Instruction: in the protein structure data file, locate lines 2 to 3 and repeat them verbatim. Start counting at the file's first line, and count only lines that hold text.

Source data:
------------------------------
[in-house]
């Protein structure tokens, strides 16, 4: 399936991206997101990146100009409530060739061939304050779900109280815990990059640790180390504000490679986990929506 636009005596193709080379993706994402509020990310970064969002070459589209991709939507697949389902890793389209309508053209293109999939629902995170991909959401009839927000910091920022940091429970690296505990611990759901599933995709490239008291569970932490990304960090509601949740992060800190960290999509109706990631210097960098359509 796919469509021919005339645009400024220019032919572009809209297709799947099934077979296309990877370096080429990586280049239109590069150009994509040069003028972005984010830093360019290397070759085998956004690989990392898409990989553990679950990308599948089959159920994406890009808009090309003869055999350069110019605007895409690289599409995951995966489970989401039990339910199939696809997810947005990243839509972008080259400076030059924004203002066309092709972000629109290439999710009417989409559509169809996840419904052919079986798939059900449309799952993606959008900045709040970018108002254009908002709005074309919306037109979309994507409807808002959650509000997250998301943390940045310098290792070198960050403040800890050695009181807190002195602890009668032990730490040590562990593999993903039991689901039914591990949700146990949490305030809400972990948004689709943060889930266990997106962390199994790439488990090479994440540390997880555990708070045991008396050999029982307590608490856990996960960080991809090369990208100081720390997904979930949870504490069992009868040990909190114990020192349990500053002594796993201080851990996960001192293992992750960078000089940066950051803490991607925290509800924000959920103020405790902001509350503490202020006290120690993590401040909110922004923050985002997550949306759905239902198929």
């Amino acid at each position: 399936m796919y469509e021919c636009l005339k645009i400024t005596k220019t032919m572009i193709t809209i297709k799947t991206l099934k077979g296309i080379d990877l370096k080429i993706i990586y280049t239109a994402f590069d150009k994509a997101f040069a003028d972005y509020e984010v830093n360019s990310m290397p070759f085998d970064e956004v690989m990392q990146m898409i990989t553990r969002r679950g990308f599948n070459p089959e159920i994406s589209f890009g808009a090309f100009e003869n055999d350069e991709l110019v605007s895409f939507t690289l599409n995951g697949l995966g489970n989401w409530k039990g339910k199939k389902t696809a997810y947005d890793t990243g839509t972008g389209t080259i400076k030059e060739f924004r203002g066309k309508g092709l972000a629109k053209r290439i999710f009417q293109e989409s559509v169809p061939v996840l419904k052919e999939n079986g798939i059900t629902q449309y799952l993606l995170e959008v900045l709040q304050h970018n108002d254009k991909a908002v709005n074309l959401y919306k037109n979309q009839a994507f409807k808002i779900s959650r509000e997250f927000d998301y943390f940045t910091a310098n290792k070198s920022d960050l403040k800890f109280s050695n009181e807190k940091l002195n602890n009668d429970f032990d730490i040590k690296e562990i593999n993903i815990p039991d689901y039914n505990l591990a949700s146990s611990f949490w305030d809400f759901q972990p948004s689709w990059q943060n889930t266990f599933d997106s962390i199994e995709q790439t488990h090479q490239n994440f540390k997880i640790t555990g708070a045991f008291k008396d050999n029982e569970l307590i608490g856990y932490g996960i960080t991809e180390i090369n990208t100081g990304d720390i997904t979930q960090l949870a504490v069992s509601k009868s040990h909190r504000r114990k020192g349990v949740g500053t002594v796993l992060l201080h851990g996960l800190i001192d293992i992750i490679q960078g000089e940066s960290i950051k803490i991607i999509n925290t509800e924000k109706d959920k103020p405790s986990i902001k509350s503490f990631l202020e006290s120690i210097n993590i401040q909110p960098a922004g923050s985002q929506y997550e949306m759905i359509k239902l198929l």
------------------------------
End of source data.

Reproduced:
């Protein structure tokens, strides 16, 4: 399936991206997101990146100009409530060739061939304050779900109280815990990059640790180390504000490679986990929506 636009005596193709080379993706994402509020990310970064969002070459589209991709939507697949389902890793389209309508053209293109999939629902995170991909959401009839927000910091920022940091429970690296505990611990759901599933995709490239008291569970932490990304960090509601949740992060800190960290999509109706990631210097960098359509 796919469509021919005339645009400024220019032919572009809209297709799947099934077979296309990877370096080429990586280049239109590069150009994509040069003028972005984010830093360019290397070759085998956004690989990392898409990989553990679950990308599948089959159920994406890009808009090309003869055999350069110019605007895409690289599409995951995966489970989401039990339910199939696809997810947005990243839509972008080259400076030059924004203002066309092709972000629109290439999710009417989409559509169809996840419904052919079986798939059900449309799952993606959008900045709040970018108002254009908002709005074309919306037109979309994507409807808002959650509000997250998301943390940045310098290792070198960050403040800890050695009181807190002195602890009668032990730490040590562990593999993903039991689901039914591990949700146990949490305030809400972990948004689709943060889930266990997106962390199994790439488990090479994440540390997880555990708070045991008396050999029982307590608490856990996960960080991809090369990208100081720390997904979930949870504490069992009868040990909190114990020192349990500053002594796993201080851990996960001192293992992750960078000089940066950051803490991607925290509800924000959920103020405790902001509350503490202020006290120690993590401040909110922004923050985002997550949306759905239902198929």
């Amino acid at each position: 399936m796919y469509e021919c636009l005339k645009i400024t005596k220019t032919m572009i193709t809209i297709k799947t991206l099934k077979g296309i080379d990877l370096k080429i993706i990586y280049t239109a994402f590069d150009k994509a997101f040069a003028d972005y509020e984010v830093n360019s990310m290397p070759f085998d970064e956004v690989m990392q990146m898409i990989t553990r969002r679950g990308f599948n070459p089959e159920i994406s589209f890009g808009a090309f100009e003869n055999d350069e991709l110019v605007s895409f939507t690289l599409n995951g697949l995966g489970n989401w409530k039990g339910k199939k389902t696809a997810y947005d890793t990243g839509t972008g389209t080259i400076k030059e060739f924004r203002g066309k309508g092709l972000a629109k053209r290439i999710f009417q293109e989409s559509v169809p061939v996840l419904k052919e999939n079986g798939i059900t629902q449309y799952l993606l995170e959008v900045l709040q304050h970018n108002d254009k991909a908002v709005n074309l959401y919306k037109n979309q009839a994507f409807k808002i779900s959650r509000e997250f927000d998301y943390f940045t910091a310098n290792k070198s920022d960050l403040k800890f109280s050695n009181e807190k940091l002195n602890n009668d429970f032990d730490i040590k690296e562990i593999n993903i815990p039991d689901y039914n505990l591990a949700s146990s611990f949490w305030d809400f759901q972990p948004s689709w990059q943060n889930t266990f599933d997106s962390i199994e995709q790439t488990h090479q490239n994440f540390k997880i640790t555990g708070a045991f008291k008396d050999n029982e569970l307590i608490g856990y932490g996960i960080t991809e180390i090369n990208t100081g990304d720390i997904t979930q960090l949870a504490v069992s509601k009868s040990h909190r504000r114990k020192g349990v949740g500053t002594v796993l992060l201080h851990g996960l800190i001192d293992i992750i490679q960078g000089e940066s960290i950051k803490i991607i999509n925290t509800e924000k109706d959920k103020p405790s986990i902001k509350s503490f990631l202020e006290s120690i210097n993590i401040q909110p960098a922004g923050s985002q929506y997550e949306m759905i359509k239902l198929l």